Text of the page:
The Research Triangle Park

The RTP Bike/Ped Plan

By Sep 28, 2016

A 10-minute walk to the food truck rodeo. A 5-mile bike ride from your home to the office. An after-work run to get in better shape. A lunchtime ride to clear your head and de-stress. A chance to be more active and enjoy the outdoors.

If anything I just mentioned appeals to you, then you’ll be happy to know that this fall the Research Triangle Park is formulating a Bike/Ped Plan to guide future investments in our active networks. There’s good momentum to build on here: our 20 miles of existing pedestrian trails, our upcoming development of Park Center as a walkable and bikeable community, and a growing movement across the Triangle region for more active lifestyles. For those paying attention, you may have seen the RTP Bike Assessment we put out in 2014. Those findings will provide a starting point as we build the new Plan and determine the smartest investments in bike lanes, trails, and more.

And what determines if a project is smart? The factors we’re taking into account include safety, mobility, fitness/recreation potential, and ease of implementation. But just as important: the needs and experiences of our RTP community. That’s where you come in.

We need you to tell us where you ride a bike in RTP today, or would like to. What routes do you currently walk or have been meaning to try. And what are the road blocks, so to speak. Biking and walking aren’t for everyone, but we don’t want you to hold back because one intersection feels dangerous or one short stretch of trail is missing. Let your voice be heard. If you use (or want to use) the pedestrian and bicycle networks in the Park, then this is your Plan to help shape.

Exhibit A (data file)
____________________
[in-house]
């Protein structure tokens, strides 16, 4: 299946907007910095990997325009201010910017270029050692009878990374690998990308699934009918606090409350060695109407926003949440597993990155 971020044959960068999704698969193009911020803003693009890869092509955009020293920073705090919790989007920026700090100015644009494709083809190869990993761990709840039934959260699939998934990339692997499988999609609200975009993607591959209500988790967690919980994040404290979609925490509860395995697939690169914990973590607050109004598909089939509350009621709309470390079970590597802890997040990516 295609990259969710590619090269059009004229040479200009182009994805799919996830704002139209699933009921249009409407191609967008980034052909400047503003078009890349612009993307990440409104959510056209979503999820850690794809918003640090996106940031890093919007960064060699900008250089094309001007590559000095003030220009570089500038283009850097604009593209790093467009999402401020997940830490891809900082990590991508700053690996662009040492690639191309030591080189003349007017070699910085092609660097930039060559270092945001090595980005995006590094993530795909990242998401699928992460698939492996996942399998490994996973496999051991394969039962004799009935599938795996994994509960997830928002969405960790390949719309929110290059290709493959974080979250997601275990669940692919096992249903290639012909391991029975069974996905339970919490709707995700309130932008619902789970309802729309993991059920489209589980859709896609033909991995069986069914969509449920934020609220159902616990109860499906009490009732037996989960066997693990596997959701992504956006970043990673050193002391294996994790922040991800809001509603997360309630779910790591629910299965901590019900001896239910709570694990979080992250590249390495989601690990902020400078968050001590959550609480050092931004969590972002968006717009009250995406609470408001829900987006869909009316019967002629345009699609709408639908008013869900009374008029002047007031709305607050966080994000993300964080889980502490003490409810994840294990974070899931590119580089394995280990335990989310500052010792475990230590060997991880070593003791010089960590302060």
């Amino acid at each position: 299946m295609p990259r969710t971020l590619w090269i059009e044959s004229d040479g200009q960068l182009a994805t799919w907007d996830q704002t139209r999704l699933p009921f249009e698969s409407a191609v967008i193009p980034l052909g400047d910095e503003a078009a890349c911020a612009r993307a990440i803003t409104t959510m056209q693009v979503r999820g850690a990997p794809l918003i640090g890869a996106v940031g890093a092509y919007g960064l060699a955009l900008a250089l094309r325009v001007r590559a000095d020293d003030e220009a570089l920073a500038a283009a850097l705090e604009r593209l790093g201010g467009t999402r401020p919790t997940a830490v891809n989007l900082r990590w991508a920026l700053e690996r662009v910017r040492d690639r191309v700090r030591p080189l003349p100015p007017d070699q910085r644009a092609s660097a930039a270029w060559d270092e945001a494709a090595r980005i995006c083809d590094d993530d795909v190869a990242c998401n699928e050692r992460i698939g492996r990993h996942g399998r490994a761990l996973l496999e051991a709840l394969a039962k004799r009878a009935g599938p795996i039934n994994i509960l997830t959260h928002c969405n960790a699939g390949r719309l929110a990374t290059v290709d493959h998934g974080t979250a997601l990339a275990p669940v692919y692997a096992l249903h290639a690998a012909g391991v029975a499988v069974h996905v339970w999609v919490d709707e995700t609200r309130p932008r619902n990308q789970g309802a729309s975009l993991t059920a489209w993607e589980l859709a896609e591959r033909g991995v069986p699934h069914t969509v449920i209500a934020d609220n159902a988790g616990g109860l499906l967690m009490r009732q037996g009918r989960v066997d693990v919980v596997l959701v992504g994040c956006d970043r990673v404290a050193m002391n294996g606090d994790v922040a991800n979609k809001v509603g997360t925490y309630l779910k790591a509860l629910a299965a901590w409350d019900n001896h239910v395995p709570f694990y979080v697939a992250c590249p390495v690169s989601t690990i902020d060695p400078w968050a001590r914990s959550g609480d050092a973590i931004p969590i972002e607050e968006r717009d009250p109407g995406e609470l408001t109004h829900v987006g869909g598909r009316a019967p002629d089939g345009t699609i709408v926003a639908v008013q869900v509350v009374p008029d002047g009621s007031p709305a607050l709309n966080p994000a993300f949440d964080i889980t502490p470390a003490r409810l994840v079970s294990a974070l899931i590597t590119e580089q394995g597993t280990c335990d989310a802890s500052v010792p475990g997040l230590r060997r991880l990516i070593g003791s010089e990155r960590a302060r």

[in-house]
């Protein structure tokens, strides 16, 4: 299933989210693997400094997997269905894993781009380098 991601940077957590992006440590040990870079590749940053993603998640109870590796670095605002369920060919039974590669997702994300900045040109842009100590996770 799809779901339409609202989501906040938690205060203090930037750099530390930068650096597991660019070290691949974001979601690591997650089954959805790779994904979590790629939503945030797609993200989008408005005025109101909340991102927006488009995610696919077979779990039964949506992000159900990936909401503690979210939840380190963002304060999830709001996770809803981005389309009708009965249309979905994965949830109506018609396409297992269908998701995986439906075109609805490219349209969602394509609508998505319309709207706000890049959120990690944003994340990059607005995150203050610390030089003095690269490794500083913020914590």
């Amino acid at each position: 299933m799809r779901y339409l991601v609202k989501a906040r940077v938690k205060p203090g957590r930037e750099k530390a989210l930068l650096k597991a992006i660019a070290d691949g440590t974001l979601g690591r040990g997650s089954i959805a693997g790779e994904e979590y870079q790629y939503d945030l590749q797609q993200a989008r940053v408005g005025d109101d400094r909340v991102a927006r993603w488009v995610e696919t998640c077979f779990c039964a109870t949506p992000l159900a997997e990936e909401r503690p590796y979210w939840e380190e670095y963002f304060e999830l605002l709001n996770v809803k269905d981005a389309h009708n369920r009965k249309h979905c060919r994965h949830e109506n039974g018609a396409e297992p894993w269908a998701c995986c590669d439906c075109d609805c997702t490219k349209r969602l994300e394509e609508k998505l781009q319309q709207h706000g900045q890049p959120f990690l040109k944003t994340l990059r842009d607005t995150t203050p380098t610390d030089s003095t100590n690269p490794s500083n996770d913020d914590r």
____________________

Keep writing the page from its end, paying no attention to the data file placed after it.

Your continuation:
There’s a big vision in the making here. Research Triangle Park has the chance to become a place where getting around on foot and by bike are easy, enjoyable, and safe. It may seem counterintuitive considering our many wide intersections and far-flung campuses. But the Park is continuing to expand in place and fill in the infrastructure to support that growth. At 8 miles long and 2 miles wide, distance is not so much of a challenge once the connections are strengthened. With your help, we can make this vision reality.

How can you share your thoughts? There are several ways. First, fill out this survey on your overall observations on walking and biking in RTP. Then, show us on the map where you go or what to go, and what challenges get in your way. Also, talk to RTP staff about walking and biking at upcoming events. We’ll be tabling at several Happy Hours (starting this Thursday, Sept. 29) as well as the Bike-a-Bull City event in Durham.

These public input opportunities will continue through mid-October. A Draft Projects Booklet will be released in November (offering another chance for you to weigh in). The Final Bike/Ped Plan will come out in December. We’ll then put recommendations into action beginning in 2017.

Being active outdoors has loads of benefits, including the fact that it’s a great way to get ideas flowing. So get out on our trails, get inspired, and keep sending those ideas our way

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